A Healthy Masculinity

A Healthy Masculinity

Hollywood's Manly Man is not the man we need.

Gunfire. Explosions. Brawls. Beer. Babes. Mustaches. This is what it takes to be a man.

Or is it?

My father is one of the best men I know. He owns and maintains several firearms. He stocks up on fireworks for the Fourth of July. He taught me how to throw a proper punch. He keeps the cooler stocked with his favorite beers. He married the woman of his dreams. And on vacation, at least, he lets the beard grow. But none of these things define him as a person.

What defines my father, instead, is his dignity. He is a man of faith, and a man of hard labor. He loves to work with his hands. He treats my mother with respect and fidelity. He put just as much of himself into raising his two sons as every other aspect of his life; that is to say, 100%. He never seems to be working on less than three or four different projects and labors at once, and yet none of them ever seem to merit less than his full attention.

So which side of my father makes him a man? Is it the brawny, sports-car loving macho man? Or the gentle, stir-fry wrangling family man? And which image ought we elevate above the other?

The answer is glaringly, gleamingly obvious. The world has enough macho men running about in tank tops and Oakleys. What we need now is the family man in a collared shirt and reading glasses.

I was reminded of this juxtaposition when I went to see Logan with my father and my brother. The Wolverine always has been and always will be an action man; the leather jacket and jeans, the half-smoked cigar hanging from his lips, the unbreakable metal claws gleaming between his knuckles all labeling him as a hard man in a hard world. But in Logan, he's faced with his own age; at 200 years old, he's beginning to face the ravages of time.

Then along comes Laura, a young Mexican girl who is, for all intents and purposes, his daughter. He wants no part in her care, however, because he knows what his influence means: "I am f*ed up," he confesses, "I can't get you where you need to go." On the surface, it seems that he is referring to the toll their journey has taken on his body, but he is also acknowledging that for all the masculinity oozing from every scar and beard follicle, he is not the man to raise a child.

Unfortunately, that ultra-manly action hero has become the object of admiration in popular culture, and Hollywood especially. Any more, the odds that you'll find a family man trying to care for his own in a non-Western film are slim to none.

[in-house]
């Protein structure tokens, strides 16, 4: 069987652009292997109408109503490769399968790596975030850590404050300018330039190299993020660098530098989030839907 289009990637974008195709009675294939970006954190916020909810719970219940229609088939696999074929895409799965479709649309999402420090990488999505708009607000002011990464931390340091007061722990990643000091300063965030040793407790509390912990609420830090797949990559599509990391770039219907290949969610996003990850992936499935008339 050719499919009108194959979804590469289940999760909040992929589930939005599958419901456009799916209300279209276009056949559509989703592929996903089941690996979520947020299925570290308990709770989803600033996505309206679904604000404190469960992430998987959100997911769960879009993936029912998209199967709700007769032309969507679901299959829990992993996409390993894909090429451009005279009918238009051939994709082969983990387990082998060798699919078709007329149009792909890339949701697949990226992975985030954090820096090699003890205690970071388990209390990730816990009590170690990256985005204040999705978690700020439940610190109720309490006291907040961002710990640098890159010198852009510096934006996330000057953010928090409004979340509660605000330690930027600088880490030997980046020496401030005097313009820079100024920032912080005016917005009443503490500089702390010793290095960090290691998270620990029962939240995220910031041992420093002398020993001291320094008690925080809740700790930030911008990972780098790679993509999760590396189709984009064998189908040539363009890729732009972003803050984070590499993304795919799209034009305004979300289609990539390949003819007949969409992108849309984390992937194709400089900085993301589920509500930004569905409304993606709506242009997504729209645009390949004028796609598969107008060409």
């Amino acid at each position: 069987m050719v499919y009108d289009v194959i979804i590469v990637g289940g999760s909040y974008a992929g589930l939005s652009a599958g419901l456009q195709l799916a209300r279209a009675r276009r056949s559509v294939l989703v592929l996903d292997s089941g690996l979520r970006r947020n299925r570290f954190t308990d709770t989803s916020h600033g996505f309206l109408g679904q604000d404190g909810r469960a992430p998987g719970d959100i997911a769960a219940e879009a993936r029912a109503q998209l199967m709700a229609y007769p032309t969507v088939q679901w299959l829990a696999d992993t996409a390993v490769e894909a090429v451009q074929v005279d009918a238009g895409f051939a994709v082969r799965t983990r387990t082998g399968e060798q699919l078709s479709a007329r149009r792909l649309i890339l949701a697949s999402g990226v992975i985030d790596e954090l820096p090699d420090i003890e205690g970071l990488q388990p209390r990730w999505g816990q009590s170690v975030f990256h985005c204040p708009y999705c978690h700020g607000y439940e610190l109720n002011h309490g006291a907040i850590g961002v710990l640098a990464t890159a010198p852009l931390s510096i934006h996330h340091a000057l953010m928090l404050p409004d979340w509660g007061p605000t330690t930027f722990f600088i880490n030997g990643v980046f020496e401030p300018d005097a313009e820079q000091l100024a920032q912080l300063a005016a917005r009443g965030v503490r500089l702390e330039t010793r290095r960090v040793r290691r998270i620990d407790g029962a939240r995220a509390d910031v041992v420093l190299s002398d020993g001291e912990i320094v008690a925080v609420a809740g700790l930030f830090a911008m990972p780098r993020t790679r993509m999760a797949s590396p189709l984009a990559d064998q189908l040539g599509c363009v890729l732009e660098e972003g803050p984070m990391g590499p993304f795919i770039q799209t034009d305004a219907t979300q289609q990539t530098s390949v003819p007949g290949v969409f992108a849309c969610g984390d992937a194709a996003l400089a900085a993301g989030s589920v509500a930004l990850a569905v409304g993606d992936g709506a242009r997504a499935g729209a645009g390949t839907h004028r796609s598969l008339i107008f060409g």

But that's what the world needs, now more than ever. We need husbands and fathers, men who are willing to put in the work and care for the people that God put in their care.

Because at the end of the day, a man is not defined by how many guns he owns, or the size of his handlebar mustache. He is perhaps best summed up in the poem If, by Rudyard Kipling:

"If you can keep your head when all about you
Are losing theirs and blaming it on you,
If you can trust yourself when all men doubt you,
But make allowance for their doubting too;
If you can wait and not be tired by waiting,
Or being lied about, don’t deal in lies,
Or being hated, don’t give way to hating,
And yet don’t look too good, nor talk too wise:

"If you can dream—and not make dreams your master;
If you can think—and not make thoughts your aim;
If you can meet with Triumph and Disaster
And treat those two impostors just the same;
If you can bear to hear the truth you've spoken
Twisted by knaves to make a trap for fools,
Or watch the things you gave your life to, broken,
And stoop and build ’em up with worn-out tools:

"If you can make a heap of all your winnings
And risk it on one turn of pitch-and-toss,
And lose, and start again at your beginnings
And never breathe a word about your loss;
If you can force your heart and nerve and sinew
To serve your turn long after they are gone,
And so hold on when there is nothing in you
Except the Will which says to them: “Hold on!”

"If you can talk with crowds and keep your virtue,